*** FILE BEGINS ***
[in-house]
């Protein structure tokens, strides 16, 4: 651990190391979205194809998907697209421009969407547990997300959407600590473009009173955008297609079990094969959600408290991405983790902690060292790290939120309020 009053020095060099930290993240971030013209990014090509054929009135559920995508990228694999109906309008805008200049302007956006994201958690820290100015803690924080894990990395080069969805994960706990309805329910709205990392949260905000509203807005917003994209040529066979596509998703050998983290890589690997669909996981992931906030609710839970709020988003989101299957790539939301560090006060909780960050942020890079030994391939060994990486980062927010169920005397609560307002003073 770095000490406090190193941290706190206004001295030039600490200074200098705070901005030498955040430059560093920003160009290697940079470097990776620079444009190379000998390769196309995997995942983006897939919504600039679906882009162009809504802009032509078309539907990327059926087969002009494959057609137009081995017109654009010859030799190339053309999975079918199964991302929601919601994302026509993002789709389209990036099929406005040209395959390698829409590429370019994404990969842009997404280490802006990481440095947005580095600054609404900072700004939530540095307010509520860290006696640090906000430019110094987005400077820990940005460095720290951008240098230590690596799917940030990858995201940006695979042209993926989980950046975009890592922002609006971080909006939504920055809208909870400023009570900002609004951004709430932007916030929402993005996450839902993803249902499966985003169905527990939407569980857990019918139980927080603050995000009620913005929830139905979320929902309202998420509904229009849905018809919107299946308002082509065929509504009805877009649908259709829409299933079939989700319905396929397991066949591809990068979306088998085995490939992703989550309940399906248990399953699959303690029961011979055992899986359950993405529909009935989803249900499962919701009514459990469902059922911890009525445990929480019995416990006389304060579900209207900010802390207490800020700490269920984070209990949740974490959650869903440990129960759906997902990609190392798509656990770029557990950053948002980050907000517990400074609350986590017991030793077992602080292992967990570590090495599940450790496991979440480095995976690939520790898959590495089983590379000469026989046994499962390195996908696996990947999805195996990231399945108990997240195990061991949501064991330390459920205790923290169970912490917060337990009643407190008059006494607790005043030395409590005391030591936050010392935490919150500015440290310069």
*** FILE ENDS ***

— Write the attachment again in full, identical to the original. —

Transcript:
[in-house]
């Protein structure tokens, strides 16, 4: 651990190391979205194809998907697209421009969407547990997300959407600590473009009173955008297609079990094969959600408290991405983790902690060292790290939120309020 009053020095060099930290993240971030013209990014090509054929009135559920995508990228694999109906309008805008200049302007956006994201958690820290100015803690924080894990990395080069969805994960706990309805329910709205990392949260905000509203807005917003994209040529066979596509998703050998983290890589690997669909996981992931906030609710839970709020988003989101299957790539939301560090006060909780960050942020890079030994391939060994990486980062927010169920005397609560307002003073 770095000490406090190193941290706190206004001295030039600490200074200098705070901005030498955040430059560093920003160009290697940079470097990776620079444009190379000998390769196309995997995942983006897939919504600039679906882009162009809504802009032509078309539907990327059926087969002009494959057609137009081995017109654009010859030799190339053309999975079918199964991302929601919601994302026509993002789709389209990036099929406005040209395959390698829409590429370019994404990969842009997404280490802006990481440095947005580095600054609404900072700004939530540095307010509520860290006696640090906000430019110094987005400077820990940005460095720290951008240098230590690596799917940030990858995201940006695979042209993926989980950046975009890592922002609006971080909006939504920055809208909870400023009570900002609004951004709430932007916030929402993005996450839902993803249902499966985003169905527990939407569980857990019918139980927080603050995000009620913005929830139905979320929902309202998420509904229009849905018809919107299946308002082509065929509504009805877009649908259709829409299933079939989700319905396929397991066949591809990068979306088998085995490939992703989550309940399906248990399953699959303690029961011979055992899986359950993405529909009935989803249900499962919701009514459990469902059922911890009525445990929480019995416990006389304060579900209207900010802390207490800020700490269920984070209990949740974490959650869903440990129960759906997902990609190392798509656990770029557990950053948002980050907000517990400074609350986590017991030793077992602080292992967990570590090495599940450790496991979440480095995976690939520790898959590495089983590379000469026989046994499962390195996908696996990947999805195996990231399945108990997240195990061991949501064991330390459920205790923290169970912490917060337990009643407190008059006494607790005043030395409590005391030591936050010392935490919150500015440290310069």